Using Sleuth Kit 03 - Using Volume Analysis Tools

10/18/2014

In a previous post, I showed the basic use of the Sleuth Kit’s volume tools mm-. An image of a FAT16 flash drive was used as example. But in order to learn more details about volume analysis, it will be more helpful to know how these tools are used to parse partition information from the image.

In the example I mentioned above, mmls was used to display partitions of the image. The command and output are:

$ mmls physicalUSBraw.001

DOS Partition Table
Offset Sector: 0
Units are in 512-byte sectors

     Slot    Start        End          Length       Description
00:  Meta    0000000000   0000000000   0000000001   Primary Table (#0)
01:  -----   0000000000   0000000511   0000000512   Unallocated
02:  00:00   0000000512   0001957887   0001957376   DOS FAT16 (0x06)

From the result we know that the partition system used in this image is DOS. How does mmls know this? It knows this from Master Boot Record (MBR), namely the “Primary Table” row in the list. MBR usually locates in the first sector of the disk. It contains lots information of how the disk is partitioned. So it will be very helpful to extract it from the image alone for further analysis. Use the following command to extract the partition table and save it in a file called “MBR”.

$ dd if=physicalUSBraw.001 of=MBR count=1

The command is straightforward. The only part that needs to be explained is an argument bs=512 is omitted because 512 is the default block size value. Thus this command uses dd and export the first 512 bytes, namely the first sector of the disk image.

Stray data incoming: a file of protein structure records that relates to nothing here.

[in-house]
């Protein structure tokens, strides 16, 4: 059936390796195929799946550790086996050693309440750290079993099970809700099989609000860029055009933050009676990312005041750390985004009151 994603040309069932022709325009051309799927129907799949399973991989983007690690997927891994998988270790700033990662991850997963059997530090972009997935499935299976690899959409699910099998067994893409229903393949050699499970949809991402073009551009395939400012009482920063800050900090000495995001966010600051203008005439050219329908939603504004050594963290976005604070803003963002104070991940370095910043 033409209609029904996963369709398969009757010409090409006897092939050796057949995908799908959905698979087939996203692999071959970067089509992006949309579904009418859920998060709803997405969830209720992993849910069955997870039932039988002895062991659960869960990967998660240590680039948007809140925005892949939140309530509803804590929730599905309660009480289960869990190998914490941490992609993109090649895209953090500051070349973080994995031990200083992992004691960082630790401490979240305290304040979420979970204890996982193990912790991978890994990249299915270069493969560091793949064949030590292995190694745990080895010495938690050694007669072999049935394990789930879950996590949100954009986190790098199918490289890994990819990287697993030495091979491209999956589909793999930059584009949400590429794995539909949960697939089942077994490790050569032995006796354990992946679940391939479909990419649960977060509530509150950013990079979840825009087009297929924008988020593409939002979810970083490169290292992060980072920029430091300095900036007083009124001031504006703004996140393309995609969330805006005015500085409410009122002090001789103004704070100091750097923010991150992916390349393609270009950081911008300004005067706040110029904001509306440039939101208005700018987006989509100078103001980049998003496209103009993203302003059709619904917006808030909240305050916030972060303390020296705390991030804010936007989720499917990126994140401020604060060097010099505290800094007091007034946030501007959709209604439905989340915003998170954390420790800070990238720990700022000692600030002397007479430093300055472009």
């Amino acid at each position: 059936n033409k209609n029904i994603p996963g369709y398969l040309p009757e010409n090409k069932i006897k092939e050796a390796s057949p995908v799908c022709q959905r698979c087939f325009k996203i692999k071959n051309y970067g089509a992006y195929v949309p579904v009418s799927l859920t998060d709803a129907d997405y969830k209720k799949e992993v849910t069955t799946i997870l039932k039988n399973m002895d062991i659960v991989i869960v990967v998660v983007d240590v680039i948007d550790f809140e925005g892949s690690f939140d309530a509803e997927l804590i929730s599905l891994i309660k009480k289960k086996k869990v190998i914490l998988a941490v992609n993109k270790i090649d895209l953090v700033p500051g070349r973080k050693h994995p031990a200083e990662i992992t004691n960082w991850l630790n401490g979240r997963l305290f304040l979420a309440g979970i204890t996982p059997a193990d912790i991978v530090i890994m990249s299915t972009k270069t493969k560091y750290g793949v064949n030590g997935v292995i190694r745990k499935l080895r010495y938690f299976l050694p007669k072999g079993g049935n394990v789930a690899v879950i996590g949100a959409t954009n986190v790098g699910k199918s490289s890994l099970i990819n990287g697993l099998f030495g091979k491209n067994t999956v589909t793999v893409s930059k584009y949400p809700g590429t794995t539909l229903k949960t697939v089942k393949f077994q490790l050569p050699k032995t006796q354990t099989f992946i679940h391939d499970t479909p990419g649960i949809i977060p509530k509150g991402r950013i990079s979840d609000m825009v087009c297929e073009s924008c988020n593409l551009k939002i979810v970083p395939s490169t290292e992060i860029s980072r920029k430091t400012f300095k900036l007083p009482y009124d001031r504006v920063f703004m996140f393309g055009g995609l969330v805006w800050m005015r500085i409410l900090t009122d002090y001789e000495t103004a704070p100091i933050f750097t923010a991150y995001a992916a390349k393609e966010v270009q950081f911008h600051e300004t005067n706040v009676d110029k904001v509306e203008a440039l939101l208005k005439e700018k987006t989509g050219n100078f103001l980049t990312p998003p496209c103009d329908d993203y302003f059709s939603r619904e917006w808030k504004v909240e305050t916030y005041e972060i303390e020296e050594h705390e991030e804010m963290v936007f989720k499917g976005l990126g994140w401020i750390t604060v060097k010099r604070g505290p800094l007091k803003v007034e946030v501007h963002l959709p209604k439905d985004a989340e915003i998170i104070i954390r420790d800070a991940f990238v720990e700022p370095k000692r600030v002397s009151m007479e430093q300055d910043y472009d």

Then we can use xxd, a tool in Linux that used to print file in hexadecimal format to look at the content in MBR. Run xxd -u MBR. The -u option here is used to display hex values in upper case letters.

The result is:

0000000: 33C0 8ED0 BC00 7CFB 5007 501F FCBE 1B7C  3.....|.P.P....|
0000010: BF1B 0650 57B9 E501 F3A4 CBBD BE07 B104  ...PW...........
0000020: 386E 007C 0975 1383 C510 E2F4 CD18 8BF5  8n.|.u..........
0000030: 83C6 1049 7419 382C 74F6 A0B5 07B4 078B  ...It.8,t.......
0000040: F0AC 3C00 74FC BB07 00B4 0ECD 10EB F288  ..<.t...........
0000050: 4E10 E846 0073 2AFE 4610 807E 040B 740B  N..F.s*.F..~..t.
0000060: 807E 040C 7405 A0B6 0775 D280 4602 0683  .~..t....u..F...
0000070: 4608 0683 560A 00E8 2100 7305 A0B6 07EB  F...V...!.s.....
0000080: BC81 3EFE 7D55 AA74 0B80 7E10 0074 C8A0  ..>.}U.t..~..t..
0000090: B707 EBA9 8BFC 1E57 8BF5 CBBF 0500 8A56  .......W.......V
00000a0: 00B4 08CD 1372 238A C124 3F98 8ADE 8AFC  .....r#..$?.....
00000b0: 43F7 E38B D186 D6B1 06D2 EE42 F7E2 3956  C..........B..9V
00000c0: 0A77 2372 0539 4608 731C B801 02BB 007C  .w#r.9F.s......|
00000d0: 8B4E 028B 5600 CD13 7351 4F74 4E32 E48A  .N..V...sQOtN2..
00000e0: 5600 CD13 EBE4 8A56 0060 BBAA 55B4 41CD  V......V.`..U.A.
00000f0: 1372 3681 FB55 AA75 30F6 C101 742B 6160  .r6..U.u0...t+a`
0000100: 6A00 6A00 FF76 0AFF 7608 6A00 6800 7C6A  j.j..v..v.j.h.|j
0000110: 016A 10B4 428B F4CD 1361 6173 0E4F 740B  .j..B....aas.Ot.
0000120: 32E4 8A56 00CD 13EB D661 F9C3 496E 7661  2..V.....a..Inva
0000130: 6C69 6420 7061 7274 6974 696F 6E20 7461  lid partition ta
0000140: 626C 6500 4572 726F 7220 6C6F 6164 696E  ble.Error loadin
0000150: 6720 6F70 6572 6174 696E 6720 7379 7374  g operating syst
0000160: 656D 004D 6973 7369 6E67 206F 7065 7261  em.Missing opera
0000170: 7469 6E67 2073 7973 7465 6D00 0000 0000  ting system.....
0000180: 0000 0000 0000 0000 0000 0000 0000 0000  ................
0000190: 0000 0000 0000 0000 0000 0000 0000 0000  ................
00001a0: 0000 0000 0000 0000 0000 0000 0000 0000  ................
00001b0: 0000 0000 002C 4463 BB55 B68E 0000 8001  .....,Dc.U......
00001c0: 0100 0620 0077 0002 0000 00DE 1D00 0000  ... .w..........
00001d0: 0000 0000 0000 0000 0000 0000 0000 0000  ................
00001e0: 0000 0000 0000 0000 0000 0000 0000 0000  ................
00001f0: 0000 0000 0000 0000 0000 0000 0000 55AA  ..............U.